|Chronology||Current Month||Current Thread||Current Date|
|[Year List] [Month List (current year)]||[Date Index] [Thread Index]||[Thread Prev] [Thread Next]||[Date Prev] [Date Next]|
I'm for keeping thing the way they are because of the conceptual nature of
the labels. Capacitance is the capacity to store charge--bigger
capacitance, bigger capacity.
Secondly ... coax has a certain inductance per unit length
and a certain capacitance per unit length.
But this could also be a source of confusion. As a coax wire gets longer,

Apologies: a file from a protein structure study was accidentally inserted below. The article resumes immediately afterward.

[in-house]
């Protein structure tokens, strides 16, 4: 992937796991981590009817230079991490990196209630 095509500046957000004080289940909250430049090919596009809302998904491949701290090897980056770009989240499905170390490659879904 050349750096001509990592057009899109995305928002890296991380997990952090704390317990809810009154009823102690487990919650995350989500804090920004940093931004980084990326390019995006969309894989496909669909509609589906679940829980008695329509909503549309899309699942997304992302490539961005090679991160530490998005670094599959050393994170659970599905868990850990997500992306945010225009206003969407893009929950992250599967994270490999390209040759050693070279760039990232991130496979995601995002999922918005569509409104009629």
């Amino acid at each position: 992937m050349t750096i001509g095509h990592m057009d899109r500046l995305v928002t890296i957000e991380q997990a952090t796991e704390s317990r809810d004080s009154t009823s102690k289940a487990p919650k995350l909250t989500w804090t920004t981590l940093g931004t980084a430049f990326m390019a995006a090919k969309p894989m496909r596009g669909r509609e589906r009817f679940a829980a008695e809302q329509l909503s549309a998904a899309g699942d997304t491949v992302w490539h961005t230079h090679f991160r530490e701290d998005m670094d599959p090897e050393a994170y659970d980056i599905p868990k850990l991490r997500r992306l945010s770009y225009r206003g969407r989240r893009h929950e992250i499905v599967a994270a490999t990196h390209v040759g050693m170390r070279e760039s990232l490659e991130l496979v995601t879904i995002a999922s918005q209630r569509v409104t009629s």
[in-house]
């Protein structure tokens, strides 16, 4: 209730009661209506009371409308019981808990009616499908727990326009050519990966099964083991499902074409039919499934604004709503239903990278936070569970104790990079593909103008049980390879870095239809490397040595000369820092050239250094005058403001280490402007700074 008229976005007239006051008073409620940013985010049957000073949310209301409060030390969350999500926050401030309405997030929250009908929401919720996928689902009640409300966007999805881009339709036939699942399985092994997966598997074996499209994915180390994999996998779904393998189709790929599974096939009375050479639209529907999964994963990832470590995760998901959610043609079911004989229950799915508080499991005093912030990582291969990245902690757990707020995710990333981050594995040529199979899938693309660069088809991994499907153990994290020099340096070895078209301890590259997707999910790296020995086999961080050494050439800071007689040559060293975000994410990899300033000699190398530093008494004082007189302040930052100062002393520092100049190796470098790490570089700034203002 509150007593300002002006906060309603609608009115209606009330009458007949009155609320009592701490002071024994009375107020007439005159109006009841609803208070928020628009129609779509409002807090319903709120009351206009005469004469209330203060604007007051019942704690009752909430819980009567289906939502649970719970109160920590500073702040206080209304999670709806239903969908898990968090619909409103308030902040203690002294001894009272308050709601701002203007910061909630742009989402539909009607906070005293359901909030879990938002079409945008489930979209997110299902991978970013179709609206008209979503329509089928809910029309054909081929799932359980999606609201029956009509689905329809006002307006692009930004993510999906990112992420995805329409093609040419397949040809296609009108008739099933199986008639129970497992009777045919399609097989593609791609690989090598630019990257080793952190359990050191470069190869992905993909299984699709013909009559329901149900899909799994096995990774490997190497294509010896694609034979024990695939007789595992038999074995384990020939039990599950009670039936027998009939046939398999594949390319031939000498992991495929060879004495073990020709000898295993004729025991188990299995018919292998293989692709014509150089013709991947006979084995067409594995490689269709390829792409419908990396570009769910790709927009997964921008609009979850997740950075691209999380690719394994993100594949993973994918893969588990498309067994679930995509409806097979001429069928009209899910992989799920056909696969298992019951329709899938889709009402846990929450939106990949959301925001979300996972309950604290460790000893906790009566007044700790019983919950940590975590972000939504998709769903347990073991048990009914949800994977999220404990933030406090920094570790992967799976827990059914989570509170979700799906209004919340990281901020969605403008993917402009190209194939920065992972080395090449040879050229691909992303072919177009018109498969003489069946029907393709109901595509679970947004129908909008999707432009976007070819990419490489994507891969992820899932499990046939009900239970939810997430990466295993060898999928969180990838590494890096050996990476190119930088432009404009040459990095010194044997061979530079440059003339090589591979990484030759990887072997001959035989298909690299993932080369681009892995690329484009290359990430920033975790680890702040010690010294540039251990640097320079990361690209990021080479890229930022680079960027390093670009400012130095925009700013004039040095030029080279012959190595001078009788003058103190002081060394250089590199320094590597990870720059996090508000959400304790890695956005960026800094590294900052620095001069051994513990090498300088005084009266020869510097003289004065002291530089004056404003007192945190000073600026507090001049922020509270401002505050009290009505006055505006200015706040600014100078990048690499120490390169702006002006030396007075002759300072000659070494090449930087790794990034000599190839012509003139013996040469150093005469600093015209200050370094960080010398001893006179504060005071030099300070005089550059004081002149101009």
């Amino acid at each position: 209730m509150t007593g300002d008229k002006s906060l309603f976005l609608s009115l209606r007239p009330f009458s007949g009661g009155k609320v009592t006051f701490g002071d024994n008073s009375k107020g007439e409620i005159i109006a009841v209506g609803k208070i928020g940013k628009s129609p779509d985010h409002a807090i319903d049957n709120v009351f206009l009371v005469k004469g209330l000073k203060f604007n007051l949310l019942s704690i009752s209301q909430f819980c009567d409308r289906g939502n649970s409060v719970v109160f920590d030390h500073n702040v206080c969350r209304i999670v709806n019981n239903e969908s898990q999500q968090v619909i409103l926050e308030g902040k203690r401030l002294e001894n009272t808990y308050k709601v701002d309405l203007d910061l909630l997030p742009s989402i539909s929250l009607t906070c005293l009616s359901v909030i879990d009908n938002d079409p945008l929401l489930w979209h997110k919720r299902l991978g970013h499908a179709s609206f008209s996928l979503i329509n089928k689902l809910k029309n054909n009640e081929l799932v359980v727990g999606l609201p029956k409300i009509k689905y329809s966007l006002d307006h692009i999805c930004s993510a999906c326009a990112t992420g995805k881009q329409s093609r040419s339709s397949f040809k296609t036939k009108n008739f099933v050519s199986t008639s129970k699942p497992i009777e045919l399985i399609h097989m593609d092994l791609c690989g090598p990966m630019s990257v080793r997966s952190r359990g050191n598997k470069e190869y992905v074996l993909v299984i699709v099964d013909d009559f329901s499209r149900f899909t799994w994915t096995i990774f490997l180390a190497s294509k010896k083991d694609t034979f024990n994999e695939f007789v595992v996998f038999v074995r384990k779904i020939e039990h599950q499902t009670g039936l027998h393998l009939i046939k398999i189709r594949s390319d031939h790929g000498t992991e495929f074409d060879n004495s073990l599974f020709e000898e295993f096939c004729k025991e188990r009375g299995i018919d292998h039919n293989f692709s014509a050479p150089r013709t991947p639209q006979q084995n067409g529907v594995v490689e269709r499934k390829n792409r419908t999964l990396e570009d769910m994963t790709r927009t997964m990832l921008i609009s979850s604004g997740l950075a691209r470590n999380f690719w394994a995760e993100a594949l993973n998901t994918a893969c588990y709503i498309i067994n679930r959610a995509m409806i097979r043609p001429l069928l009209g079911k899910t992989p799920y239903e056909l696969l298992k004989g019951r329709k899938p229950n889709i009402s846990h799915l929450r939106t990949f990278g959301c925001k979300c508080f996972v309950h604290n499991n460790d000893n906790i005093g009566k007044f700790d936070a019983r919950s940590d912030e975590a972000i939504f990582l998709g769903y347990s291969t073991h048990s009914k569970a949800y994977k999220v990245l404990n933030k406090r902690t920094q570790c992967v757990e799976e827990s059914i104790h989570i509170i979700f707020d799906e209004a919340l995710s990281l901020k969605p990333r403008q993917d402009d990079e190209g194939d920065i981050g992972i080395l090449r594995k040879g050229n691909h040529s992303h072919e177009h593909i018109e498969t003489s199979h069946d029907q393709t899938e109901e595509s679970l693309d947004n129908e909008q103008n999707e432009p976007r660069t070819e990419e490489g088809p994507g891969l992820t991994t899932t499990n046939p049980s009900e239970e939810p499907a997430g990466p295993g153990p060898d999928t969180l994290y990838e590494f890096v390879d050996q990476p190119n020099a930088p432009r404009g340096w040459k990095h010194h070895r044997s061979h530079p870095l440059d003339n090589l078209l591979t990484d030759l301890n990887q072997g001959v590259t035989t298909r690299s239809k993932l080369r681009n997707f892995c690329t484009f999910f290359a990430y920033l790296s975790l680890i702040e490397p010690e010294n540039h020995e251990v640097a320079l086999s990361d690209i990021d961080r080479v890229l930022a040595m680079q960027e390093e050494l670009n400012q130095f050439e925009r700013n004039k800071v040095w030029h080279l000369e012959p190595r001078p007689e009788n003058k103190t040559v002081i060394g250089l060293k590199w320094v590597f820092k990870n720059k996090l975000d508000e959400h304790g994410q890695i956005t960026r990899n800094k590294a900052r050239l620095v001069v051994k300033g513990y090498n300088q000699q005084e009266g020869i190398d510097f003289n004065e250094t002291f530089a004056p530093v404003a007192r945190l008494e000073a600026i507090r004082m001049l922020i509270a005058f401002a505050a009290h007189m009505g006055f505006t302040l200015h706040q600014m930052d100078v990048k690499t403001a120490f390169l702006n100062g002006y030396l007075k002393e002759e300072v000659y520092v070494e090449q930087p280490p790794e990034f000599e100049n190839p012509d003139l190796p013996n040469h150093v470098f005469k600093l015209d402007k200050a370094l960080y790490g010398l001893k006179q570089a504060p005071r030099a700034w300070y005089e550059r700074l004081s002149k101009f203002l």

the inductive reactance increases, but the capacitive reactance decrease.
Thirdly, consider the analogy between an LC circuit and
a mass on a spring. ...
The way I've usually seen it is
L d2i/dt2 + R di/dt + (1/C) i = f(t)
L -> mass
R -> drag
1/C -> spring constant
Once again, using C' = 1/C seems pretty logical and consistent.